I need to make a confession. I am a “HR trends addict”.
What usually fuels my addiction are studies like the Deloitte Human Capital Trends Report and the Mercer Talent Trends Study. I am intrigued by what executives and HR professionals believe are their current and future priorities. I am fascinated by the analytics, trends and insights. I am inspired by some of the innovative ideas presented.
I suppose like all addictions it is a bit of a “love-hate” thing as well.
Much to my chagrin, every year there is a prominent insight in one form or an other at the front section of every report that goes something like this…..executives do not believe in some aspect that their HR function is keeping up with their business imperatives.
Take for example the 2017 Mercer Talent Trends Study:
“93% of executives surveyed stated they plan to make significant organizational design changes in the next 2 years yet only 11% of HR professionals stated that redesigning jobs is a priority.”
Here is another insight from the 2017 Deloitte Human Capital Trends Report. For the past 5 years they have been tracking how well executives believe their HR function can address the talent issues around them in what they call the “HR Scorecard”. 2015 was a grade C. 2016 a C+. 2017 a C.
There could be many reasons how we can try to rationalize the data.
Perhaps you believe your HR function would receive a better score from your senior leadership team than the results presented in the reports. Perhaps HR professionals are their own worst critics. Perhaps we have a higher expectation of what we could be delivering as a function if we only had…(time, resources, systems, data etc.). Perhaps respondents had more short-term imperatives that had their share of mind when completing these surveys. Perhaps you believe our organization is not ready such levels of change yet.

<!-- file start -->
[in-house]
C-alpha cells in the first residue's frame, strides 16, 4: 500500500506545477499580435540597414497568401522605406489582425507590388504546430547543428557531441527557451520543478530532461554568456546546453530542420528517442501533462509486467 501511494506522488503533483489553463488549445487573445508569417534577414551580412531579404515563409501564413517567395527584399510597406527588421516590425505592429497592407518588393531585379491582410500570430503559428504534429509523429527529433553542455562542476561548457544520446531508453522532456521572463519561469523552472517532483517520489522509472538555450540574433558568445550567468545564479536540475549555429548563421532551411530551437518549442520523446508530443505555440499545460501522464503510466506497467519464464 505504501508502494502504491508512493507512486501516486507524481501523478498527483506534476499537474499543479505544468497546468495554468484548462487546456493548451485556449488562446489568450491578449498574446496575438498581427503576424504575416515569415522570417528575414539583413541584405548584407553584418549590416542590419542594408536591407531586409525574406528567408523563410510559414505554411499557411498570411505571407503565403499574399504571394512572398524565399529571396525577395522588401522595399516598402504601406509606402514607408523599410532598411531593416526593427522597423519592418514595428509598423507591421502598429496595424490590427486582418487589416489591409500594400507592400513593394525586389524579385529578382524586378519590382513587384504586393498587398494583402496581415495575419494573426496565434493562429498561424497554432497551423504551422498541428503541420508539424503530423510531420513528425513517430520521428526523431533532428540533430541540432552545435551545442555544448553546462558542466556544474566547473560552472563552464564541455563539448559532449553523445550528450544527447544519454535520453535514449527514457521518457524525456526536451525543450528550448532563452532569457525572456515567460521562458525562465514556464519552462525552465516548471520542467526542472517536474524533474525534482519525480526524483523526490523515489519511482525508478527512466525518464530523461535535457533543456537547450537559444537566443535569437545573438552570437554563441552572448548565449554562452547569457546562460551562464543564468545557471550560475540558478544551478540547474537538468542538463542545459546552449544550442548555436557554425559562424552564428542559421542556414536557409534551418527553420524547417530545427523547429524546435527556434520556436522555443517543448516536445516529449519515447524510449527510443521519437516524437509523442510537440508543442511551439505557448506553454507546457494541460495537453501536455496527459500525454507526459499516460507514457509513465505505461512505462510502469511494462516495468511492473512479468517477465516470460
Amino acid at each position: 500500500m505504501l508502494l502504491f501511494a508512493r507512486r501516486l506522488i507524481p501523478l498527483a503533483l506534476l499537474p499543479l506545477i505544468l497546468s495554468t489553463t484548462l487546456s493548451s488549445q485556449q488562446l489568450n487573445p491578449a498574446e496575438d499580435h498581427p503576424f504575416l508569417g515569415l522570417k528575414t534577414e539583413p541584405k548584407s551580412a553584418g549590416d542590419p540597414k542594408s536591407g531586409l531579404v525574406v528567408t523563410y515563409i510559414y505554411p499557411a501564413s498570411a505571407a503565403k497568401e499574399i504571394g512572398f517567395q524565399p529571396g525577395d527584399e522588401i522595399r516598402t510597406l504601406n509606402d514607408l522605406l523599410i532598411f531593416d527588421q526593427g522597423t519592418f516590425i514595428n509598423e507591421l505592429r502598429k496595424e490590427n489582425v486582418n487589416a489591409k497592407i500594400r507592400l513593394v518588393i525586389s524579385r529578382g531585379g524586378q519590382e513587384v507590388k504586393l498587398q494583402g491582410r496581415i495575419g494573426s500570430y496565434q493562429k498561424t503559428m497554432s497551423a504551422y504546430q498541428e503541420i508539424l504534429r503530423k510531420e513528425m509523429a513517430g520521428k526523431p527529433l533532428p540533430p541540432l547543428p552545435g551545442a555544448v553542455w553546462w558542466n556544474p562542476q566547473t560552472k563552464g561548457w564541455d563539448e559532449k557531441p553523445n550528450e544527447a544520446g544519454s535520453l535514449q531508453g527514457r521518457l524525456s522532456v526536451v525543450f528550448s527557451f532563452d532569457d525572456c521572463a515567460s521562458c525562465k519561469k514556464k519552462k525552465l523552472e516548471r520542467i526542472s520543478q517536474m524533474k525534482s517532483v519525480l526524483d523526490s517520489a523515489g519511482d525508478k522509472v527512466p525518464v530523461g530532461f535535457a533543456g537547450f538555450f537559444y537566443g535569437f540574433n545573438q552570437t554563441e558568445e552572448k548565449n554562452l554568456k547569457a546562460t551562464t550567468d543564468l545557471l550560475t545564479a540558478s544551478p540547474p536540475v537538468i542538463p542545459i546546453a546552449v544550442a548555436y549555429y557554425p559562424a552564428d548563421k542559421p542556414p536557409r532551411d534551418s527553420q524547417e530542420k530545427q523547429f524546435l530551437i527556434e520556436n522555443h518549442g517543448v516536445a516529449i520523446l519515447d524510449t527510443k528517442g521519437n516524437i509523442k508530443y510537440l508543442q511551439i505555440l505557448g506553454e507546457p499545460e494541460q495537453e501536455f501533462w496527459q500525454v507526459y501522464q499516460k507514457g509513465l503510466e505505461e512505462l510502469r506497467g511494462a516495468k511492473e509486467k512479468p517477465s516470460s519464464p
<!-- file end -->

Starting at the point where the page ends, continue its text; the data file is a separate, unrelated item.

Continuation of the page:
All these things may be true, however we can’t rationalize away it away either.
One thing is for sure. How organizations are designed, how work is performed and how talent is managed are the most important people related trends from both reports.
The time for alignment and execution is now.
Deloitte’s conclusion was that HR is in the middle of a an identity change as they are being asked to step up to the realities of a rapidly changing work environment.
This is a topic I wrote about before the report earlier this year in an article entitled Your 2017 HR Strategy May Involve A Reduction In Headcount. HR Departments need to organize around, and focus on, what I call the “Big 3” – Talent, Leadership & Culture.
Whether is be due to the impact of a competitive labor market, changing demographics, the digital revolution, artificial intelligence, increased competition, geo-political uncertainty or the global economy – we live in a rapidly changing world.
At minimum, traditional talent practices need to be rethought to adapt to these new realities. Some may need to be disrupted.
There are also a lot of promising developments.
The Mercer Talent Trends Study discusses how vertical hierarchies are being replaced by simpler more horizontal ones resulting in increased efficiency, lower costs, closer relationships with customers and greater innovation. Different industries are doing it in different ways to reflect the current and future business realities. The Auto, Energy and Healthcare industries are flattening. The Financial Services industry is moving from support functions to shared services. The Consumer Product Goods industry are creating special units for project based work.
Leading companies are responding to this new reality, and HR is playing a key role in redefining how work is performed and how talent is managed as a strategic advantage within them.
[su_quote cite=”Elon Musk”]”I think that’s the single best piece of advice: constantly think about how you could be doing things better and questioning yourself.” [/su_quote]
How your organization is structured today, or needs to be structured to remain competitive in the future, is integral to your talent strategy.
Gone are the days of conducting talent discussions infrequently, for example at year-end in conjunction with your Performance Management process.
Long gone are the days of only identifying your high potentials and paying special attention to them throughout the year.
Long, long gone are the days of succession and development planning as a standalone practice.